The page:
Tad Strójwąs – Rożnowski In Memoriam


Below there is the beginning of autobiography of Tad Strójwąs – Rożnowski ‘I am Australian. Of Polish Descent.’ who passed away a few weeks ago.

“I was living in Starachowice Poland when World War 2 broke out. German stukas (aircraft) were roaming over the sky and dropping bombs here and there, creating panic amongst the civilian population. Hours later, we were informed over the radio that Poland was at war with Germany and general mobilization was at hand. As Starachowice had an armorments production factory the civilians were panicking that it would be heavily bombed so they began collecting their belongings and moving to outlying villages. Of course as a thirteen year old boy I joined them and took the road to Pakoslaw where my mother lived and guess what happened next …..I ended up in the biggest battle! The Germans completely destroyed the village and yet only one bomb fell in Starachowice.

I think I should have stayed put.

Once the Nazis moved in with their regiments, requisitions started where local residents were moved out of their houses and occupied by German officers. At the age of thirteen I had finished public school and was enrolled in high school, but found myself on the street since the Nazis had closed all high schools and did not allow the higher education of Poles.

Jewish cleansing commenced and I sawJews being forceably loaded into cattle trains. Anyone who resisted was beaten. Since the autumn weather was not favourable many people where being knocked down into the mud and not given any help and generally mistreated.

Once the Nazis finished this task, they began rounding up girls and boys and loading them onto passenger trains to take to Germany as forced labourers. I was one of them and that was the last time I saw my family. (…)”

(Full text of Tad’s autobiography available at https://polishorigins.com/pdfs/tad_strojwas.pdf in a pdf format.)

Tad and Linda contacted me for the first time in 2005. They asked me if I could help them to find Tad’s family. They made several attempts in the past but without much success. Tad was on the stage of his life that he wanted finally to learn about the fate of his parents and sibling and, hopefully, find out how they had lived in the last 60 years when was the last time he was in touch with his father…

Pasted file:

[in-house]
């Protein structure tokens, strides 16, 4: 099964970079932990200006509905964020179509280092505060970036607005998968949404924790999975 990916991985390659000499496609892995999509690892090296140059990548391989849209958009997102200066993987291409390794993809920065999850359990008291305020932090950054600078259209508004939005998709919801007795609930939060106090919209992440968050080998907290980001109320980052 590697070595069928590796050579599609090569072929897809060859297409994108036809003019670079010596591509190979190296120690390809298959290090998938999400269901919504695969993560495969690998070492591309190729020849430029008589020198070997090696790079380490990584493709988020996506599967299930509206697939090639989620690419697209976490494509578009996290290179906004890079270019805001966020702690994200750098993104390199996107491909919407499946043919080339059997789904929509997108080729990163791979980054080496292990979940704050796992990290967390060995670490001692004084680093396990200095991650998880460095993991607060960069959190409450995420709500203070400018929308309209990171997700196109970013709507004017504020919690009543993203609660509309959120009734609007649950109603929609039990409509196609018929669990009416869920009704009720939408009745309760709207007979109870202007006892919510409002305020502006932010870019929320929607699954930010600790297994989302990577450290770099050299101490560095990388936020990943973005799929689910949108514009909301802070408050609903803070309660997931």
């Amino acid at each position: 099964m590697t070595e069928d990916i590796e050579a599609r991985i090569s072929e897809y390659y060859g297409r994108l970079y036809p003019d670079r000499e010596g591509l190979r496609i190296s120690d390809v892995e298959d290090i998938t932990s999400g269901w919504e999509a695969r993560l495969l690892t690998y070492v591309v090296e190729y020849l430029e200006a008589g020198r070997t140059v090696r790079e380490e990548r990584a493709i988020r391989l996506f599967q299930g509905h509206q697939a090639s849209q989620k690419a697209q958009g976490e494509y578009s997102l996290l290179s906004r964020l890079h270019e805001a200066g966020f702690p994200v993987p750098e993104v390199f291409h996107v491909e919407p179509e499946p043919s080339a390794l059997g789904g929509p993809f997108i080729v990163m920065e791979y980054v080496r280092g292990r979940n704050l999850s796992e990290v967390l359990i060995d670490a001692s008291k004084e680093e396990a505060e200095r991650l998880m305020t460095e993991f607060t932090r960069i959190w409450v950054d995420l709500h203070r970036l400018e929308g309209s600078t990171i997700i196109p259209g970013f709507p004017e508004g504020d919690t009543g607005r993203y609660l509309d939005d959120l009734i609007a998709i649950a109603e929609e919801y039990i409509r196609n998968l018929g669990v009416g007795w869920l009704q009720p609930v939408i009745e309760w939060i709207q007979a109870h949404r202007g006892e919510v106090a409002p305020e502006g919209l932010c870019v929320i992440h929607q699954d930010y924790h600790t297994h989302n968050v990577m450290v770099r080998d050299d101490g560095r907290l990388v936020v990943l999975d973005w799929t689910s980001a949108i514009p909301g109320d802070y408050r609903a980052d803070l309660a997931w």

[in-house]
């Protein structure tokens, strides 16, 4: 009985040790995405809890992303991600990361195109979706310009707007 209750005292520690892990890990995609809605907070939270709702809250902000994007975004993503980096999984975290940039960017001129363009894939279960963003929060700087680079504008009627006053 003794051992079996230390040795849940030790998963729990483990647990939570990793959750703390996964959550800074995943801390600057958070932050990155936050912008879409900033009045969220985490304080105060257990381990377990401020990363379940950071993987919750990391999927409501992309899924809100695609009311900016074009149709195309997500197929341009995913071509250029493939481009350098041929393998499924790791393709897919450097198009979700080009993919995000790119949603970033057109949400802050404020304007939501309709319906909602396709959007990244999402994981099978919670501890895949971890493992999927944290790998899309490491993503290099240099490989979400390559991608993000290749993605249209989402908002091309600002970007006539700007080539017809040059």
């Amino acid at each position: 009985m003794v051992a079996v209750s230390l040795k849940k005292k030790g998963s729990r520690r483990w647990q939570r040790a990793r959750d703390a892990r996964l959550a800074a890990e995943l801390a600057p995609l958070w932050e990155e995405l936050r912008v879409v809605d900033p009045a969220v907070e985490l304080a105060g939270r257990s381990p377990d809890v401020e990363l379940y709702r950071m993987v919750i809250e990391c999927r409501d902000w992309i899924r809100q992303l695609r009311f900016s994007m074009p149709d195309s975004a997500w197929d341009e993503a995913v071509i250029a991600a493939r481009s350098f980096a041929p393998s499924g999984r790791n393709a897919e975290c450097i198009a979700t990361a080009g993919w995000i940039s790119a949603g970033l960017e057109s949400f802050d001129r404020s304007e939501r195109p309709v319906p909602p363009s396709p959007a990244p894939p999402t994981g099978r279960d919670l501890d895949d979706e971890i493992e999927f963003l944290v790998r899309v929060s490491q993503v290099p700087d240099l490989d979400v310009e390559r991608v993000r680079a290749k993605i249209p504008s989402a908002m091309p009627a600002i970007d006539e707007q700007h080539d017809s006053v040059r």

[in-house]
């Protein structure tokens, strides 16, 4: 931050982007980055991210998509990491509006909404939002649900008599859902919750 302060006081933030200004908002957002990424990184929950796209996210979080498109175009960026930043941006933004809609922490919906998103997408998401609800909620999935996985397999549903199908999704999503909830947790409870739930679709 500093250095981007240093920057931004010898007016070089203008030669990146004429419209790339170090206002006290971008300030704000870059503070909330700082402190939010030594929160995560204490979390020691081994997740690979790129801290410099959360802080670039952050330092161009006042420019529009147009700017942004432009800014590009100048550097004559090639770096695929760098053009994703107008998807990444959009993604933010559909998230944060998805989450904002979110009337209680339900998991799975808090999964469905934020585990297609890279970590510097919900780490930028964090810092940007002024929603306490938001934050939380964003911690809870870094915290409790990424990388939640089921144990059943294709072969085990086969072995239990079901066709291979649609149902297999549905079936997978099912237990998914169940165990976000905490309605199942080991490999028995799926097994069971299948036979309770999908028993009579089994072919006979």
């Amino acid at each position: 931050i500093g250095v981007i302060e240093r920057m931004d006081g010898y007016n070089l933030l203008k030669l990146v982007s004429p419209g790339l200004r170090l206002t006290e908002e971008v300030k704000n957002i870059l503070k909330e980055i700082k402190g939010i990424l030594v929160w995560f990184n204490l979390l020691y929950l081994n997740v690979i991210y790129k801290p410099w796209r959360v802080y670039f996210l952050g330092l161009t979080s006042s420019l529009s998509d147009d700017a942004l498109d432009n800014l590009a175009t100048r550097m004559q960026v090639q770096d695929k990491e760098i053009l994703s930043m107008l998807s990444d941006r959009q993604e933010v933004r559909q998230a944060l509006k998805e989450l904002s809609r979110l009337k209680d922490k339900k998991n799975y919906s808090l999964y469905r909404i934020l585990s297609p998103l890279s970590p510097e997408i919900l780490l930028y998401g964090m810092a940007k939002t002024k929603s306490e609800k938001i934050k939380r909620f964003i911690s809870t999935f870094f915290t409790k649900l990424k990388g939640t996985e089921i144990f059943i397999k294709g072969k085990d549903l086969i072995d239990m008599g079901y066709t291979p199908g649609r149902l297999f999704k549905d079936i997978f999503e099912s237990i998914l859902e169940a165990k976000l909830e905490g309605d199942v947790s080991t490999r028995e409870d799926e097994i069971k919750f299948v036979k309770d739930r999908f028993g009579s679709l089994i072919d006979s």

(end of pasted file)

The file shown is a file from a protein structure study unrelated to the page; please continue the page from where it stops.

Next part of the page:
At that time I was not doing genealogical research professionally yet and it was one of the first really challenging projects for me.

It wasn’t about tracing family roots of peasants who left Europe for America at the breakthrough of the 19th century.

It was about looking for traces of people of a Noble family who had to hide its origins in communist Poland. It was about looking for any traces left (or most often not left at all) in the turbulent time of war and in the afterwar years in Poland and in Germany. It was about looking for traces of illegitimate child of a nobleman and his Italian servant…

I took the challenge and after about 3 years of the project which included visiting Tad’s family house in Starachowice and places where he played as a child, conducting dozens of conversations, checking the most unusual sources, we discovered the family in Olsztyn, Poland and in… Chicago, USA.

It was 2008 when we finished the project. Since then we were in constant contact with Tad and Linda.

At the beginning of 2018 I got a message from Linda that Tad passed away shortly before Christmas 2017 at the age of 90.

I thought that if there was anything I could do now it would be to remind people the unusual and brave life of Tad written by himself.

Thank you, Tad, for your friendship. Thank you for the opportunity to work together on uncovering your family history. This project with you was a great adventure with many challenges which made me grow. It was an enormous boost of self-confidence and gave me a better understanding of how meaningful this work can be. Since then I with our team have been relentlessly developing the project of PolishOrigins which has impacted lives of many people and families so far and, I hope, it will influence even more in the future.

Spoczywaj w pokoju Tad. RIP





  1. i am also australian from polish descent. my father zbigniew lewandowski aged 13 was taken in 1939 from warsaw places unknown ended up in germany as polish guard with us troops at dachau. his brother zygmunt lewandowski became an ak fighter and died in melbourne australia nov1st 2016 aged 97.5years. my fathers mother genowefa lewandowska was taken from warsaw to ravensbruck germany and never seen again, my fathers sister hanna was captured by gestapo was tortured and survived the war and died in wroclaw 1978. her husband was executed. only last year i discovered my father had a brother born in 1941 and is alive in poland today. i am yet to go there. i will continue to research online my family there are so many unknown things about my family life. wayne lewan if anybody wants to contact me email [email protected]

  2. Wayne,

    Your family story shows how difficult life was in this part of Europe in 20th century for so many people. We are so grateful that now for almost 30 years we have our freedom.

    If there is anything we could help you now or in the future in your research please let us know.

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